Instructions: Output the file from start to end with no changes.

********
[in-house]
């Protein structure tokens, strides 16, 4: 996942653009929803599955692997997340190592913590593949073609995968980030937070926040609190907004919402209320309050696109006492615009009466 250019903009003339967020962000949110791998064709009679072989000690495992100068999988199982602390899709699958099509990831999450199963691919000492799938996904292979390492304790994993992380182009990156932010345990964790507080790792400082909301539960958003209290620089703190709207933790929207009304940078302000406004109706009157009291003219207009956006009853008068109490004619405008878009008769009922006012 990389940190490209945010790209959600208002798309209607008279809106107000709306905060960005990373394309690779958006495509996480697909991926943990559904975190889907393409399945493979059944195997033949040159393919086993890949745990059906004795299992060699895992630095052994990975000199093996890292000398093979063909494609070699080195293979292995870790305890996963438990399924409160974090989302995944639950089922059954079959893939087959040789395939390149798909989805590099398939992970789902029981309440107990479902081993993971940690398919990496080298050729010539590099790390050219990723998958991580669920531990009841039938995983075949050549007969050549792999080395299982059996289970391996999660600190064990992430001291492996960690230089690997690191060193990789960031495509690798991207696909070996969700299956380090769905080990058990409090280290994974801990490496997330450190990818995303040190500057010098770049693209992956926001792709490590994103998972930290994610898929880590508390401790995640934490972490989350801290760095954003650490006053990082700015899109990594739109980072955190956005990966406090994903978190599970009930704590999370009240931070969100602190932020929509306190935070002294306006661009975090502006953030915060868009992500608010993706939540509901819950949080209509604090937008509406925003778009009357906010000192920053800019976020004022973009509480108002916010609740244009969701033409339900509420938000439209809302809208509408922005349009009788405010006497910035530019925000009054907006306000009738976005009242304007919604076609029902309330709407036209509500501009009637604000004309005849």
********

[in-house]
């Protein structure tokens, strides 16, 4: 996942653009929803599955692997997340190592913590593949073609995968980030937070926040609190907004919402209320309050696109006492615009009466 250019903009003339967020962000949110791998064709009679072989000690495992100068999988199982602390899709699958099509990831999450199963691919000492799938996904292979390492304790994993992380182009990156932010345990964790507080790792400082909301539960958003209290620089703190709207933790929207009304940078302000406004109706009157009291003219207009956006009853008068109490004619405008878009008769009922006012 990389940190490209945010790209959600208002798309209607008279809106107000709306905060960005990373394309690779958006495509996480697909991926943990559904975190889907393409399945493979059944195997033949040159393919086993890949745990059906004795299992060699895992630095052994990975000199093996890292000398093979063909494609070699080195293979292995870790305890996963438990399924409160974090989302995944639950089922059954079959893939087959040789395939390149798909989805590099398939992970789902029981309440107990479902081993993971940690398919990496080298050729010539590099790390050219990723998958991580669920531990009841039938995983075949050549007969050549792999080395299982059996289970391996999660600190064990992430001291492996960690230089690997690191060193990789960031495509690798991207696909070996969700299956380090769905080990058990409090280290994974801990490496997330450190990818995303040190500057010098770049693209992956926001792709490590994103998972930290994610898929880590508390401790995640934490972490989350801290760095954003650490006053990082700015899109990594739109980072955190956005990966406090994903978190599970009930704590999370009240931070969100602190932020929509306190935070002294306006661009975090502006953030915060868009992500608010993706939540509901819950949080209509604090937008509406925003778009009357906010000192920053800019976020004022973009509480108002916010609740244009969701033409339900509420938000439209809302809208509408922005349009009788405010006497910035530019925000009054907006306000009738976005009242304007919604076609029902309330709407036209509500501009009637604000004309005849």